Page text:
Below the Surface

A property in the country. What is the strange story attached to that place and the people who have successively called it their home? For that we have to go right back- to the distant past that connects it all.







   The morning of this particular day had started a little differently from those of late during the closing summer of this particular year. The curtains of a moonless night were finally lifting over the rural and rather quiet part of England, But a mist was shrouding all and left the morning's light somewhat defused into a blankness 


     Not only were those first honey coloured rays  which made sparkle the dewy pastures missing, but the songbirds dawn chorus failed to begin. Not a chirp from tree or bush could be heard even to locate its whereabouts. Only silence. It was as if the day had misfired and would have to be re-set again. Somewhere here was the familiar skyline that made up this side of Lynly. Gone were the rise and fall of the surrounding pastures,the gnarled old gate posts sitting in overgrown hedges that accompanied the lesser travelled lanes. Hedges that were randomly punctuated by the occasional old house. It was a clump of trees together like family members in protective discussion,which signified the location of each house or cottage. Between the branches,only perhaps the dusty indigo peg tiled rooftops or greying thatch with ridge line, faltering like an ageing spine could be glimpsed,the rest lay hidden in green and shadowy seclusion.But on this daybreak, all that stood more than a stones throw away remained shrouded, enveloped in the silky wafers. Everything now  was somehow uncertainly faded. And  nearby  revealed only cold damp pasture disappearing on into pale and unfamiliar looking woodland from where, hardly a stirring came. It was as if all was unsure how to start out on a day that had broken so vaguely, almost reluctant to be. For today would indeed be a day that led to regrets.


   And in that isolated quietness,small,but sure enough,the sound of a van rasping its way around the distant country lanes grew ever closer. It was the Royal Mail postal van,making its mornings deliveries through Lynly. There had been rain recently and,finding no room in the sodden ground,the water ran capillary-like, in shingle streams alongside the old and eroding edge of tarmac heading for a little ford way down at the bottom.And somewhere down there,the tyres of the van could be heard slushing along the glistening roads' surface as it proceeded.But now,the warmth of sunrise,somewhere behind the blank veil  was beginning to lift vapours. Even the cows over in the nearby fields,along with their cloudy breath surrounding them, had steam radiating from their soaked hides. Scarcely moving in the fog awaiting a better condition,they stood like shadowy megaliths .From somewhere out there a mournful mooing came like a fog horn on unfamiliar waters.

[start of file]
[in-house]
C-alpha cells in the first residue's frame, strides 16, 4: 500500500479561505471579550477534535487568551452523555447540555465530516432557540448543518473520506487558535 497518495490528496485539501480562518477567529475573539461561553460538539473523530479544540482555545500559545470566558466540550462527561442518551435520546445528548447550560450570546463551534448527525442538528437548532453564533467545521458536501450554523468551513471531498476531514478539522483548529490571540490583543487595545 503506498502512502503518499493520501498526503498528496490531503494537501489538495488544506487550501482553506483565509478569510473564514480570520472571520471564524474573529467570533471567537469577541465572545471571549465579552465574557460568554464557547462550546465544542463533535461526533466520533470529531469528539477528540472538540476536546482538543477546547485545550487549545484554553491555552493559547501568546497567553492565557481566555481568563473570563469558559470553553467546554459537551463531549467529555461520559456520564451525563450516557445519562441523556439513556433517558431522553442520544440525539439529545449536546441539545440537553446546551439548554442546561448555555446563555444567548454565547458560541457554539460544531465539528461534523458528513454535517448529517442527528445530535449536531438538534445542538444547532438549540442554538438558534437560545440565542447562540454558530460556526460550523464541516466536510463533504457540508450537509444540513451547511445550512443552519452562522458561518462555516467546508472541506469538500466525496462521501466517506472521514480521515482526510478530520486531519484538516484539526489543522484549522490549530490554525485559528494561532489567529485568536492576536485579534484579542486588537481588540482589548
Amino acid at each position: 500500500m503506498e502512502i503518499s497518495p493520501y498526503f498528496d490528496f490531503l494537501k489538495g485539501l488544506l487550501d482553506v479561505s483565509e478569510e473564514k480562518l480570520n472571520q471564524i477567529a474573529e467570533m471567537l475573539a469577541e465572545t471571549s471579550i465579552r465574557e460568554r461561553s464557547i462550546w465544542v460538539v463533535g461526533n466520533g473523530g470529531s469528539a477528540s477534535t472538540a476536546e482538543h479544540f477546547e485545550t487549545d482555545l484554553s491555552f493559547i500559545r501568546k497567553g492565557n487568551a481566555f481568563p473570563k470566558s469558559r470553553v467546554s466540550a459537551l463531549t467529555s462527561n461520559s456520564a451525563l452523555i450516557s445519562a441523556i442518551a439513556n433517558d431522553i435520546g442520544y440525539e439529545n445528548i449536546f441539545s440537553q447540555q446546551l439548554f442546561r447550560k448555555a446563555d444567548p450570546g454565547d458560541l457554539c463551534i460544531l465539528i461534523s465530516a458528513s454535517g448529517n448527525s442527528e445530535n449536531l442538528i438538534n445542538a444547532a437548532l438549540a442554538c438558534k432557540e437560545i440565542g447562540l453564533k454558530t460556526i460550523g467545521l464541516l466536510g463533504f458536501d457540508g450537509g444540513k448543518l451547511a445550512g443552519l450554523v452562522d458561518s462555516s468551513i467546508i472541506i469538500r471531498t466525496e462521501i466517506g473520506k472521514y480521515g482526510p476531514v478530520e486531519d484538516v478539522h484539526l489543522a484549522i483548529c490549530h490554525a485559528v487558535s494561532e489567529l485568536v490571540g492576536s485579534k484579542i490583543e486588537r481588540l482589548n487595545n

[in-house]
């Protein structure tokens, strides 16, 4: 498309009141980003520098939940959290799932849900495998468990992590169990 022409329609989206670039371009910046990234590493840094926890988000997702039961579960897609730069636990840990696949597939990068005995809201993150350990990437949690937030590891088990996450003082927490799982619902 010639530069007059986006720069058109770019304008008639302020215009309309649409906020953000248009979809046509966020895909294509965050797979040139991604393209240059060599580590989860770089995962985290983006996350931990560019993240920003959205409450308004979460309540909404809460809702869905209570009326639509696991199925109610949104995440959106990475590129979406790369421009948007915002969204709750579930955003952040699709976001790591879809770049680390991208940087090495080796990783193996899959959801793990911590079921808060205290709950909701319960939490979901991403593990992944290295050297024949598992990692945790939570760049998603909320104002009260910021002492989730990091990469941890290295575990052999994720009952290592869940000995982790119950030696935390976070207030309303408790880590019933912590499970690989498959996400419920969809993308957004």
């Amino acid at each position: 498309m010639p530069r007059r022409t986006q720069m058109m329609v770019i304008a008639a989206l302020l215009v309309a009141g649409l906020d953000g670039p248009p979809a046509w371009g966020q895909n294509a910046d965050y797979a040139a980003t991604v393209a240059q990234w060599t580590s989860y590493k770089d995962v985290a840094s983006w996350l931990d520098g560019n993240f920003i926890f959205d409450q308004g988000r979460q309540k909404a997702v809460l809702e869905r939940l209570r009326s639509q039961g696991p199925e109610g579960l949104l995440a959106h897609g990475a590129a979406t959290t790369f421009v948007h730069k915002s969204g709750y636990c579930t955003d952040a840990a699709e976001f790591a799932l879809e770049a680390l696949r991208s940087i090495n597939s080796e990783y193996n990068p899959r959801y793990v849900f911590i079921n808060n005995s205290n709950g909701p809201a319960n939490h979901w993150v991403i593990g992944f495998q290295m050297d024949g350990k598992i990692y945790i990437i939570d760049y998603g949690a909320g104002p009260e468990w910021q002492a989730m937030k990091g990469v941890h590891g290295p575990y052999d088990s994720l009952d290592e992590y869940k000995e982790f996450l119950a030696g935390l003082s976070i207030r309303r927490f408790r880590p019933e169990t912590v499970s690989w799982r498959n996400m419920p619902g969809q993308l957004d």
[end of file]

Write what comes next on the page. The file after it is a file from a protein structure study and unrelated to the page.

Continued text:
As its engine pottered ever closer,finally the vans' hazy headlights were presented at the bottom of the  hedge rowed lane way. Only when the familiar scarlet red with yellow crest came ambling up close to a house out from the etherealness, did it seem physically real and not a wistful notion.


    The postman pulled up outside the entrance to a secluded leafy property- the old Cat Woman's cottage, all these years later, still serving as someone's home. He turned off the engine and carefully hauled himself from the van, avoiding a swollen puddle below his car door. He then stooped, leaned in again and retrieved a parcel.  Immediately he was then caught by a splatter of rainwater which had burst its overloaded crevice above in the branches. From the top of his head, it deflected and then trickled down  both  the back of his neck  and  over the parcel he held in his hands.

 “Bugger,” he cursed as he tried to shake the water from inside his navy and red Royal Mail issue storm jacket. Rooks nearby, who never harboured ambitions for the songbirds chorus, broke the empty silence. Already in dispute with each other, their cawing filled the fog as the postman deliberated for a second, shaking the water from the parcel's address. He stroked the greying stubble of his chin and mumbled to himself. Finally it was dismissively placed in the old wooden mailbox  which was itself lodged in the side of a moss-blanketed drystone wall. Back in the van he climbed with a grunt ,started the engine and then on he drove. As he went off up the country lane, he disappeared. Engulfed,it seemed by giant clouds of ghostly tree foliage.






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